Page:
Springs: I’m attracted to analog video because it’s playfully arcane. Sometimes I feel like a wizard… the technical manuals for the gear I use being no different than dusty tomes full of forgotten spells. It’s not secretive or inaccessible by any means, but I’ve talked to people who don’t know what CRT TVs are. This stuff just isn’t around anymore. Resurfacing it and showing it to others feels very rewarding; it is a sort of technological archaeology. I also feel more connected to my work using the older video equipment. It has a physicality and indeterminacy that modern, purely digital setups lack.
SAI: Can you explain your concept of “discarded aesthetics” and how that idea relates to the viewer’s physical experience of this installation?
Springs: It’s the use of inert technology and outmoded visual styles. Interaction with technology is very pragmatic. Not much is considered beyond function. However, an object seen as functionally obsolete is given new meaning through the awareness of its implications. For example: analog video is a rarefied experience. Seeing it disrupts the the typicality of human–machine interaction. The use of outdated imagery forces a dissociation from the total immersion and connection of modern technology. Attention is suddenly drawn to the holistic and aesthetic experience of it all.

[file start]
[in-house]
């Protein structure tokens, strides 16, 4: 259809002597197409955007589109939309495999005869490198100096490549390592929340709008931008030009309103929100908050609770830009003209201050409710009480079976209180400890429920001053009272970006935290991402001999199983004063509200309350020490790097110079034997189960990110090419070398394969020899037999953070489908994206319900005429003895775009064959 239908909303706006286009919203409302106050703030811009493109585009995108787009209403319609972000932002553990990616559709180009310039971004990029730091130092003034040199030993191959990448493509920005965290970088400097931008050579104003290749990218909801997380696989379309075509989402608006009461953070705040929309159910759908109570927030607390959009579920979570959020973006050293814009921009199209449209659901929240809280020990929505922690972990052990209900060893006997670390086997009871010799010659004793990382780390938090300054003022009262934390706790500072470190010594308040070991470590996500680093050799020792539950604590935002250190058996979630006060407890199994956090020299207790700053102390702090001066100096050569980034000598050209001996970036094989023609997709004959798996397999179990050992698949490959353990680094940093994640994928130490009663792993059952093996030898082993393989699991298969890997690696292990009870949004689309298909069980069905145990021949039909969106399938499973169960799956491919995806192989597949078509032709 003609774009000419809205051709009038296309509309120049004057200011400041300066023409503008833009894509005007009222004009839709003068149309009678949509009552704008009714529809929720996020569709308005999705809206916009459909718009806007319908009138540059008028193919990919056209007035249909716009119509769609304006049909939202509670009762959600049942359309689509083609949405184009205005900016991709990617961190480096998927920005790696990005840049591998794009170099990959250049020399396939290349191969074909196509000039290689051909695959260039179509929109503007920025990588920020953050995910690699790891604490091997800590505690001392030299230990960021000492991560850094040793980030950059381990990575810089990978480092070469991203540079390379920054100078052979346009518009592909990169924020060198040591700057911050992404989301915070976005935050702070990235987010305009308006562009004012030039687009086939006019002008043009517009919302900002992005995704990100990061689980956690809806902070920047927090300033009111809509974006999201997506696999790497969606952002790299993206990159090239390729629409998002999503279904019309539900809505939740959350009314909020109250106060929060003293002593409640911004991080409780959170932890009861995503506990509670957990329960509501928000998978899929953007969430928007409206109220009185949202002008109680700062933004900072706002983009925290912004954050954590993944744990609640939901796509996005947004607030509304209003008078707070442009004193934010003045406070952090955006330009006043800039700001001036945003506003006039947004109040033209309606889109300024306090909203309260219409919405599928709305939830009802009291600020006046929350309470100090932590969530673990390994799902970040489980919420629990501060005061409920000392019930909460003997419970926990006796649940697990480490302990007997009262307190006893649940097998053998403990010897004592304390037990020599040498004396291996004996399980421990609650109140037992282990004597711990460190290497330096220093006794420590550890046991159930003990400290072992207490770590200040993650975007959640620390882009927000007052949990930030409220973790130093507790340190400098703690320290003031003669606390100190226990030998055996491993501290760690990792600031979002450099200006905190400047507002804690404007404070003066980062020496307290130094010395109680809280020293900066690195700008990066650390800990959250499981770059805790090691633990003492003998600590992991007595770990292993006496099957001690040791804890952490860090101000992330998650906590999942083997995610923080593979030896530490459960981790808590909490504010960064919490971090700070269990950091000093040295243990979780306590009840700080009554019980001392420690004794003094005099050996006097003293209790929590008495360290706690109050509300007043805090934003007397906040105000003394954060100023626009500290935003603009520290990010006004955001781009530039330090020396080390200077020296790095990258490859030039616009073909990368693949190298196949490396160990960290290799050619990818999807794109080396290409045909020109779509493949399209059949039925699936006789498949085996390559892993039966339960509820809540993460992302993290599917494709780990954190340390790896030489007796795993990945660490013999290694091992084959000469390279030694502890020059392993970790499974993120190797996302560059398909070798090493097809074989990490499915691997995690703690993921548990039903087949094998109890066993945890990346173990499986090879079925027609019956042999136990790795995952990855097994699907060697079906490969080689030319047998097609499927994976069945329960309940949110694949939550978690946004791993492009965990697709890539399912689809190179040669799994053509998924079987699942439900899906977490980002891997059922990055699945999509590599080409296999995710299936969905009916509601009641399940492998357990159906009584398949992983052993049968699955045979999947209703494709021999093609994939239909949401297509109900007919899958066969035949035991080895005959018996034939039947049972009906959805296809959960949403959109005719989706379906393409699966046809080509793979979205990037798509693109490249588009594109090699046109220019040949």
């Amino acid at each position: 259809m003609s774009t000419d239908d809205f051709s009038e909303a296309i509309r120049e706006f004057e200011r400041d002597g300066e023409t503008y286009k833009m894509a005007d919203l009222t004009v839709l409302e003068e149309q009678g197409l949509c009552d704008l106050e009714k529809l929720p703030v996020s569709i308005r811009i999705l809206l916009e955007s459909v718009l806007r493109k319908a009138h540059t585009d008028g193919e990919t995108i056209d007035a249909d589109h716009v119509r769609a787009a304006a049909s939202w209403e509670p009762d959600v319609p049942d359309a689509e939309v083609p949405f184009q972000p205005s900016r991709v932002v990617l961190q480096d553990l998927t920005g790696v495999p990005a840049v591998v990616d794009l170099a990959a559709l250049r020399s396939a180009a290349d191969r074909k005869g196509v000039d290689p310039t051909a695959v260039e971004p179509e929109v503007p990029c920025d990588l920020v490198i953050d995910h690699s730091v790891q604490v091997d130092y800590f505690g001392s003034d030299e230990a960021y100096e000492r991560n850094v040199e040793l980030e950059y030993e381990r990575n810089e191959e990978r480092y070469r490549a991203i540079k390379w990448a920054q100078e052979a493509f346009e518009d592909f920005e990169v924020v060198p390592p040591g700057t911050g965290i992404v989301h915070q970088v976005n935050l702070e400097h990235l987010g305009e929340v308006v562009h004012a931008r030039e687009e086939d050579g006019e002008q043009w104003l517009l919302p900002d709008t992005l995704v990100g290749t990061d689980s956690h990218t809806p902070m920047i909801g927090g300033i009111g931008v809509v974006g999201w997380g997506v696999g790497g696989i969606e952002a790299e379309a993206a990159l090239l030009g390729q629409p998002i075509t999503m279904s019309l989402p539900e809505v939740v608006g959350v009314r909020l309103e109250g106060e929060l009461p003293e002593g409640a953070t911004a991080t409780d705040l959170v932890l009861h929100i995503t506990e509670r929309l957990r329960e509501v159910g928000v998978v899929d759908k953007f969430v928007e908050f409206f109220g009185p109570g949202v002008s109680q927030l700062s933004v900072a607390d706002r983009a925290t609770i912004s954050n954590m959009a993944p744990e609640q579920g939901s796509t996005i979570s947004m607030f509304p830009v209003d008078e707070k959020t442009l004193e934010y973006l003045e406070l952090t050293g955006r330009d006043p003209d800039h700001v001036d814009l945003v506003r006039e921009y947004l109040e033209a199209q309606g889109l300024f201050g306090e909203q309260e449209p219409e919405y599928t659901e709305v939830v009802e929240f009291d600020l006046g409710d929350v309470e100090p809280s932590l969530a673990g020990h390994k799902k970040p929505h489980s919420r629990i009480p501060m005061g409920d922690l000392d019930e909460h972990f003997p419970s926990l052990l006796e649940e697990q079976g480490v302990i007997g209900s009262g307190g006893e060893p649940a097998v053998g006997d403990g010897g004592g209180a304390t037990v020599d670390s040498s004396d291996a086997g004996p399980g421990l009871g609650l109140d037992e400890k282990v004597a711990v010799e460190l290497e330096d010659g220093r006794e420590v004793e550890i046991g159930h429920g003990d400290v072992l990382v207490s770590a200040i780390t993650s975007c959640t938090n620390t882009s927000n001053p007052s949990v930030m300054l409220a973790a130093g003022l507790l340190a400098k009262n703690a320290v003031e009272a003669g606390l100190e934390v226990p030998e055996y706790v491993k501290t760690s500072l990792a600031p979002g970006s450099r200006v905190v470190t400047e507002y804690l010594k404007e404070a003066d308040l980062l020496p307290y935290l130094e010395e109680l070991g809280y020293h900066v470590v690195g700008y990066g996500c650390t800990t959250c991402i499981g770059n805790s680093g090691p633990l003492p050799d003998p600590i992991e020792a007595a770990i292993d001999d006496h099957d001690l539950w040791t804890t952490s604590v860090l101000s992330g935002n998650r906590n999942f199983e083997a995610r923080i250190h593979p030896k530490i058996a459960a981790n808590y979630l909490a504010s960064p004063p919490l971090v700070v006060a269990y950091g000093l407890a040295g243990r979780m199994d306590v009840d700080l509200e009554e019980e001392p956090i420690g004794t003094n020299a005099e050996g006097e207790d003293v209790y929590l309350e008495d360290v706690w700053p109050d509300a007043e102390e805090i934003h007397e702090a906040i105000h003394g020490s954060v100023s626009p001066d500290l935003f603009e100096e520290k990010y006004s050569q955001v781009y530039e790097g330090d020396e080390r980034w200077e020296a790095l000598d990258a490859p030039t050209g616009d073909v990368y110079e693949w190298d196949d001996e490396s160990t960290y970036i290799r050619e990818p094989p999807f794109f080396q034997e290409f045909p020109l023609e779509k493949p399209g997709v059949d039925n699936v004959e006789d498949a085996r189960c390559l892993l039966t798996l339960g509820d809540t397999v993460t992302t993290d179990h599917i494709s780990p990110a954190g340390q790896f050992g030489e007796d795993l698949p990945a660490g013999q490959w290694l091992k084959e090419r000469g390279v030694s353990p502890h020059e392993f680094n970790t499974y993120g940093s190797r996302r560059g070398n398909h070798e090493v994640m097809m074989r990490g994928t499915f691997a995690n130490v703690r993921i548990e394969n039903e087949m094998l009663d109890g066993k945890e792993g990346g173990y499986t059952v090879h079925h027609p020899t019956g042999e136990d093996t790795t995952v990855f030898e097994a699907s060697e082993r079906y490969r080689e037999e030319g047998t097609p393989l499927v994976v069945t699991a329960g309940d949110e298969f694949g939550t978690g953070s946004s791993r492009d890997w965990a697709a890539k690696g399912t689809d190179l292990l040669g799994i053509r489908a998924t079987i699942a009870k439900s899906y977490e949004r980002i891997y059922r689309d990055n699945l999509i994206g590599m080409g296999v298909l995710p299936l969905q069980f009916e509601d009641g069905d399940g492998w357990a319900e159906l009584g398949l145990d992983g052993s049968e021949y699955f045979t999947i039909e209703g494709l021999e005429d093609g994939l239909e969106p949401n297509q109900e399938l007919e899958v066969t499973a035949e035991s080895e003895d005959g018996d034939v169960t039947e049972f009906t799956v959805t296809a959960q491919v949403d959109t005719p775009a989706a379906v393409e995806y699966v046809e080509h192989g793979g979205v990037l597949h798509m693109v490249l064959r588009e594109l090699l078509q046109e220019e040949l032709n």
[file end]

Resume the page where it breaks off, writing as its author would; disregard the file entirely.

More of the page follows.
Discarded aesthetics in Smooth Lagoon help create a spatial separation from everyday familiarity, creating a stronger sense of place. Physically, cathode ray tubes have a warm phosphorescent glow and a soft texture which do better jobs of reinforcing Smooth Lagoon’s imagery. It wouldn’t be remotely the same on an LCD monitor incapable of achieving the same visual quality. The simulated beach-scape is also specifically rendered to emulate the low-detail design of old video game worlds. It uses low-res polygons to evoke a perceived simplicity and joy from the past.
SAI: What are you currently working on?
Springs: I’m working towards building a larger, cohesive body of work so I can present a solo exhibition. I’ve been looking at a lot of Mark Dion‘s work and it has been very inspiring. Wyschnegradsky’s quarter-tone piano compositions have also been driving me to think about alternate systems of communication. Right now I’m interested in virtual environments and discussing their cultural value, so I’m designing an interactive piece that allows people to explore the vast ruins of abandoned cyber-cities. I certainly want to continue exploring installation art—particularly with anthropological and archaeological concepts.
SAI: I’ve noticed a seemingly prominent theme of ‘nostalgia’ in your work… could you expand upon your interest and focus on that theme in particular?
Springs: I wouldn’t call myself sentimental. Maybe regretful. Recurrent nostalgic themes are probably from my morose dissatisfaction with modernity. It’s not that I want to emulate the past; I don’t necessarily miss CRT TVs, VHS tapes, fax machines, or dial-up internet. I miss, instead, the things these signified. A genuine excitement to watch movies at home, or to gain access to a vast wealth of networked computers. By refracting the past I can ask people to slow down, take a breather, and appreciate the experience of technology. It is a solemn attempt at the restoration of experiences we’ve moved on from.